£20 million boost to fishing on UK’s longest river
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In the largest project of its kind ever attempted in Europe, one of England’s most iconic rivers is set to benefit from a near £20 million improvement which will boost fish stocks and recreational fishing.
The major wildlife project, which includes the installation of the UK’s first ever underwater viewing gallery, will reopen the River Severn to all fish species, many of which became extinct in the upper reaches following the installation of weirs required to power the Industrial Revolution in the 1800s. The work will remove blockages and secure the long-term future of many of the UK’s declining and protected fish species by substantially increasing access to spawning grounds.
The project was developed as part of a three-year collaborative partnership to secure funding from the Heritage Lottery Fund and the European Union. The most talked about development is the installation of the unique viewing area at Diglis Weir, in Worcester, where large shoals of barbel, chub and predator fish gather. It has been described as a major boost for recreational fishing.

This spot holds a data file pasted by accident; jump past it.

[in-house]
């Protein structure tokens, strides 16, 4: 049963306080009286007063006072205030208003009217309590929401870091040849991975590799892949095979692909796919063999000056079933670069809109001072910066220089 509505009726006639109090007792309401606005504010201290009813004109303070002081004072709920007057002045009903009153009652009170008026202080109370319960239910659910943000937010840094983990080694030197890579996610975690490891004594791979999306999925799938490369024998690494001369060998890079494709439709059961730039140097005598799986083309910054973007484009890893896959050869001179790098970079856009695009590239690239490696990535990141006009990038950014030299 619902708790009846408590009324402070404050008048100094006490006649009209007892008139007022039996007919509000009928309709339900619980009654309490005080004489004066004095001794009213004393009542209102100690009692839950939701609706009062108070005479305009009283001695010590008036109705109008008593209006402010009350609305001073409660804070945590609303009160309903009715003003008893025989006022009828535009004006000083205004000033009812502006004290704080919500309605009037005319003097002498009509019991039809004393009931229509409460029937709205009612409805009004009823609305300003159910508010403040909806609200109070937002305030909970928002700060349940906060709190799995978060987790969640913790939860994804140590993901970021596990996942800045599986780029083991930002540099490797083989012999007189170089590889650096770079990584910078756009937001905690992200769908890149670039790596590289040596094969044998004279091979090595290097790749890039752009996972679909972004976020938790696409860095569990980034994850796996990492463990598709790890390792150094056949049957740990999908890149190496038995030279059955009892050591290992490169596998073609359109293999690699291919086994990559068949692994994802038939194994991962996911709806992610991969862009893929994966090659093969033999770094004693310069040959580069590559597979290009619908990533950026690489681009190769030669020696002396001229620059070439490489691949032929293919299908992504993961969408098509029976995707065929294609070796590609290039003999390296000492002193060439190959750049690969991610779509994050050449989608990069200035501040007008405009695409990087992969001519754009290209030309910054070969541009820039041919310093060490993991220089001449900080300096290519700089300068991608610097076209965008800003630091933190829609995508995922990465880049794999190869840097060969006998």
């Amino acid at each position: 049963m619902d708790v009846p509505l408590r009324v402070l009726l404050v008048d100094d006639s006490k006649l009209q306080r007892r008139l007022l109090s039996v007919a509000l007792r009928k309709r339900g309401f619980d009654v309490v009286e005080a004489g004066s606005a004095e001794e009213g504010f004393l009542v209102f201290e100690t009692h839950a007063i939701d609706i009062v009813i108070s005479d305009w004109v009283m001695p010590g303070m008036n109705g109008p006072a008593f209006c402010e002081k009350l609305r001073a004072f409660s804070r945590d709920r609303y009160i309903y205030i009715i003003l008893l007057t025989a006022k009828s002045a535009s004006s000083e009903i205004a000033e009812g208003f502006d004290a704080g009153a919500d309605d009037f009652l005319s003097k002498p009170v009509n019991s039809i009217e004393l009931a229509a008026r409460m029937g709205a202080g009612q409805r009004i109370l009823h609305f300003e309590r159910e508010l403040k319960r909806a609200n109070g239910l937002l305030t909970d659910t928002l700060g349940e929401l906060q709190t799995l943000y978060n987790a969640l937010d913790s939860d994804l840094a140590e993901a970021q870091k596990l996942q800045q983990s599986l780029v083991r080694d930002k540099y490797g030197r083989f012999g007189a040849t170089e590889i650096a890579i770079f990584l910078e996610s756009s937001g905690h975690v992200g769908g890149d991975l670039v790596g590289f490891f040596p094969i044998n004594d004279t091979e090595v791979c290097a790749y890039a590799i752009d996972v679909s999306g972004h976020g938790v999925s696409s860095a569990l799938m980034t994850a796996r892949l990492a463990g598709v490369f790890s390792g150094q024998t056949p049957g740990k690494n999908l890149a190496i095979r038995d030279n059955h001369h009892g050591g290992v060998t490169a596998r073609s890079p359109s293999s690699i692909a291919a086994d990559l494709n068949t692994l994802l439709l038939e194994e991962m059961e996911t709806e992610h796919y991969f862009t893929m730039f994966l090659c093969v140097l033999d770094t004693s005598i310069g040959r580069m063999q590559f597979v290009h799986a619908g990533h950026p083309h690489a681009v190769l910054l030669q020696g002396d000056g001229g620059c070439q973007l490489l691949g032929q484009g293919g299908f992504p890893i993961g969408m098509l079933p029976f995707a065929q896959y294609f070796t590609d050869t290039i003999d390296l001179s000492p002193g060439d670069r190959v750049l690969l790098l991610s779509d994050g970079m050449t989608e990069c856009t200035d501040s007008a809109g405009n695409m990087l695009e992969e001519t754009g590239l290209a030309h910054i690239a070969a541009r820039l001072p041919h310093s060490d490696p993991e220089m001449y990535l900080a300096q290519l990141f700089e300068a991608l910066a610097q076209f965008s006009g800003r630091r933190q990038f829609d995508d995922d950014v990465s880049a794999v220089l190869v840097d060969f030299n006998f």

John Ellis, National Fisheries and Angling Manager, told Angling Times, the UK’s top-selling fishing weekly newspaper, that the project was great news for the sport. “In the past fishing’s big problem was that the general public can’t see what is going on under the surface. But this window will open up an underwater world and give people an incredible insight into the lives of fish, their surroundings and their importance to our natural world.
“This work will open up more of our waterways for coarse and game species to become more widespread, improving habitats and river environments. It is great news that more conservation bodies are recognising fish and angling.”
James Cross, Chief Executive Officer of Rural England, added: “Today more than six million people live in proximity of the River Severn and the project will build upon the wide economic and social benefits to local communities that the river brings.
“Recreational and commercial fishing activities contribute £15 million to the river each year. The project will build on this by restoring fish populations to bring additional economic benefits, as well as enhancing recreational and tourism opportunities along the river.”